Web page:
In Osage County Oklahoma, the Weston clan gathers for the funeral of its patriarch, Beverly (Sam Shepard). It is immediately obvious why this family has not been together for many years. The many shadowy issues lurking just below the surface of the awkward interactions almost immediately begin to burst forth.

Framed mostly by the conflictual relationship between Beverly’s widow Violet (Meryl Streep) and her oldest daughter Barbara (Julia Roberts), August: Osage County deftly treats themes of transgenerational trauma and self-loathing, the deleterious effects of family secrets, how addiction cripples a personality, and how shame and shaming poison the human spirit. While not for the faint-hearted, this film rewards the viewer with greater understanding of the inner struggles often carried by our fellow humans.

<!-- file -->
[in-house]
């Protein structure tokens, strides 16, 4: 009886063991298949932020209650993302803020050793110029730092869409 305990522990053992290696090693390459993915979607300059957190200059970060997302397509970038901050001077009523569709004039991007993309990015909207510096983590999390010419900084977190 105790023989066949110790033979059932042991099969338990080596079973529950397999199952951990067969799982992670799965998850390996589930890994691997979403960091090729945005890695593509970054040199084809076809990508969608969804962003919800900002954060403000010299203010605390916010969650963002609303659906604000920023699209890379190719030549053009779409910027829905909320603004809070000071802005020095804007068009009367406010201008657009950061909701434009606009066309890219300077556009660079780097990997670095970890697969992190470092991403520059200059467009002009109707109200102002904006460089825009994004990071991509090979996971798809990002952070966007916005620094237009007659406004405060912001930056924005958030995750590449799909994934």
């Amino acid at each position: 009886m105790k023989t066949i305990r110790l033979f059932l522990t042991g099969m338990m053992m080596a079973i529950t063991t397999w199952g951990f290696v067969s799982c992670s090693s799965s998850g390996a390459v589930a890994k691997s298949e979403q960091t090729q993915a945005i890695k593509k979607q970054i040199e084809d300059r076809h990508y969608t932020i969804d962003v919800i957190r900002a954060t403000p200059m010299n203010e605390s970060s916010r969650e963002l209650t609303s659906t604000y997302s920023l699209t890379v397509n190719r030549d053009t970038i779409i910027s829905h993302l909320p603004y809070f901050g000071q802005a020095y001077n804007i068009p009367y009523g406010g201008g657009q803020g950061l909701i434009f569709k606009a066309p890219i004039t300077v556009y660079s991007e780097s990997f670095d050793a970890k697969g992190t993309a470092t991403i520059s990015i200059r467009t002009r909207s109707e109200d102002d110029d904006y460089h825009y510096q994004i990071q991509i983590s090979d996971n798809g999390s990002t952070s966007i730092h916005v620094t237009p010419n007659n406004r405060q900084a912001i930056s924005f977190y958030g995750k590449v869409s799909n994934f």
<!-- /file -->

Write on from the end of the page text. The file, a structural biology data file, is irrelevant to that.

30 September: Rewind
Run time: 1H 26Min

‘Sasha Joseph Neulinger is a hockey player, backcountry adventurer, husband, speaker, and filmmaker – he also happens to be a survivor of multi-generational child sexual abuse. Despite his best efforts to truly move forward … lingering, unhealed wounds and unanswered questions from his childhood’ were holding him back.